• Connect with departments, such as talent, to understand what information your organization currently gathers:

    o Does your organization use analytics to monitor patterns in employee behavior?

    o Does your organization use external market sensing?

  • Consider how available information can be incorporated into risk management processes to give you a better understanding of potential culture risks and their impact on the organization.
  • Establish your risk culture baseline, and develop monitoring capabilities to track trends and skills.
  • Consider leveraging technology to advance risk culture monitoring.

Asset Management and Decision-Quality Framework

P&U companies across the nation have been grappling with aging infrastructure. They continue to develop long-term asset management plans to prioritize the maintenance of assets in their fleet so that they can prevent unplanned power outages and improve reliability. One presenter at the roundtable discussed his company’s decision-quality framework and how the company’s asset management function is partnering with ERM to apply this framework to help make difficult resource allocation decisions faster in a rapidly changing environment.

When evaluating a portfolio of assets, P&U companies need to have an approach that lets them quickly identify and prioritize capital funds in a manageable way. A P&U company’s ERM function can help provide a systematic approach and a process validation when the company is assessing a project’s value, and it can ask tough questions that challenge biases and underlying project assumptions.

In a roundtable presentation, one executive discussed the advantages of factoring risk into a major decision analysis that requires a clear understanding of objectives and the use of consistent criteria for evaluating a broad range of alternatives. Another presenter at the roundtable stressed the importance of considering all possible outcomes, including historical events, and identifying potential biases early to better understand the difference between fact and opinion.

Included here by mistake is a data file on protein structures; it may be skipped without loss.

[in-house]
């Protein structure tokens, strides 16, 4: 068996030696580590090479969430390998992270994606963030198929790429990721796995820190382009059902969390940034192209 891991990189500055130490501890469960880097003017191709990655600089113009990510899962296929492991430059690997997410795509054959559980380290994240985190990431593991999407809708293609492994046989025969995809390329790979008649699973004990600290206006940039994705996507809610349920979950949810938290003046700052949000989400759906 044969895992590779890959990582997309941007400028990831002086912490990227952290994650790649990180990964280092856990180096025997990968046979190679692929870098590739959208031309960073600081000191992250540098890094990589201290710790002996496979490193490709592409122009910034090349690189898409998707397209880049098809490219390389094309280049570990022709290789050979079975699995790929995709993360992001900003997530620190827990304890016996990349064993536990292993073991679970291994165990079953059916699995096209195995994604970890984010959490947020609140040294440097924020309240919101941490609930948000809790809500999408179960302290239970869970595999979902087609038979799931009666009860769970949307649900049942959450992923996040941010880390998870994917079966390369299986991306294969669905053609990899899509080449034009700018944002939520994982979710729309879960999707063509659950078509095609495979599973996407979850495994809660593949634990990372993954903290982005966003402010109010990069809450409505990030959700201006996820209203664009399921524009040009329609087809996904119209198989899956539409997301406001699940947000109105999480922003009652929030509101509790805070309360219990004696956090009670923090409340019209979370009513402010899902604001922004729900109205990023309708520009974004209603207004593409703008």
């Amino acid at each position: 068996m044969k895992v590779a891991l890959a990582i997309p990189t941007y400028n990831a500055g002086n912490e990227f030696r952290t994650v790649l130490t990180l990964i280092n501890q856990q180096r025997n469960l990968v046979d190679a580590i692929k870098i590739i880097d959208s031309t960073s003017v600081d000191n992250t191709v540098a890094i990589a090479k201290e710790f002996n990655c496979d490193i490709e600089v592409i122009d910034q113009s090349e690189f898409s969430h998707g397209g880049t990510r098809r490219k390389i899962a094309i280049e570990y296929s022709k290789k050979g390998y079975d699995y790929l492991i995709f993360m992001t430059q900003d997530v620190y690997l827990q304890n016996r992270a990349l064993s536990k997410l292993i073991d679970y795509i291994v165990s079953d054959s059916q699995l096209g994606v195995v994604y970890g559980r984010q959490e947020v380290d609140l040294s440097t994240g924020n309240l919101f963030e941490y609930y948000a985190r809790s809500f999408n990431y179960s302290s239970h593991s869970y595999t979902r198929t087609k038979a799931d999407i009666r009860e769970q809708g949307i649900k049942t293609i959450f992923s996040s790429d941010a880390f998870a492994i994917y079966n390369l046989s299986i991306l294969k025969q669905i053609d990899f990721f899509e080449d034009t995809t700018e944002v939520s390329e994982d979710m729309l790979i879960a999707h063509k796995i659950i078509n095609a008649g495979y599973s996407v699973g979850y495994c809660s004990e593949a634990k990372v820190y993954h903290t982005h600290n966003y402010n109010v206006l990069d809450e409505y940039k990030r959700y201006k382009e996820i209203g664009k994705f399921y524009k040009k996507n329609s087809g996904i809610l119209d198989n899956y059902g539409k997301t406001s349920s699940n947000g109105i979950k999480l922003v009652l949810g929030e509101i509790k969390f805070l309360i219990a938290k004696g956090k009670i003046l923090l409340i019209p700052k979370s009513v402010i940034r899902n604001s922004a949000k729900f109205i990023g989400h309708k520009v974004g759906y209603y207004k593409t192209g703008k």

Poll results from the roundtable showed that 66 percent of the participants used (1) analytical methods to quantify safety risks and (2) economic and other risk/reward scenarios to inform business decisions. Using scenario planning and advanced analytic tools can help prioritize investment decisions such as capital versus operation and management. As one participant noted, “math is a tool, not the decision maker,” and it is equally important to layer qualitative analysis before making final decisions. By working together, the ERM and asset management functions can help identify key assumptions used as inputs to reduce uncertainty and allocate resources and funds in a structured manner.

key-takeaways Key Takeaways
  • By integrating risk into the asset management framework, ERM can help prioritize maintenance funding requirements.
  • To optimize all available options, consider all potential outcomes and challenge biases when evaluating large-scale decisions.
  • ERM can add value by supporting a structured decision-quality framework that may help drive more consistent risk-informed decisions across the organization.

Conclusion

Technology, regulatory changes, and customer preferences continue to pose new and evolving challenges for the P&U sector. Critical to performing well in this environment is access to the right information at the right time. ERM is one function that is well positioned to provide measurable insights and unique perspectives by aligning better with other functions (e.g., compliance, emergency management, insurance, internal audit, strategy). However, for an ERM program to be effective, support from senior leadership and the company’s board is vital to ensure that a culture of risk management permeates the organization.

Thinking Ahead

The Deloitte P&U sector team will continue to monitor current and future risk-related activities as well as host roundtable events that give P&U risk professionals an opportunity to share prevailing practices with others in the industry. The next risk management roundtable will be held in October 2018 at FirstEnergy Corp.

Contacts

For more information about Deloitte’s risk management roundtable series for the P&U sector, or if you have questions about this publication, please contact the following Deloitte industry professionals:

Dmitriy Borovik
Managing Director
Deloitte & Touche LLP
+1 212 436 4109
dborovik@deloitte.com

 

Brian Murrell
Partner
Deloitte & Touche LLP
+1 212 436 4805
bmurrell@deloitte.com

 

Asma Qureshi
Senior Manager
Deloitte & Touche LLP
+1 212 436 7659
aqureshi@deloitte.com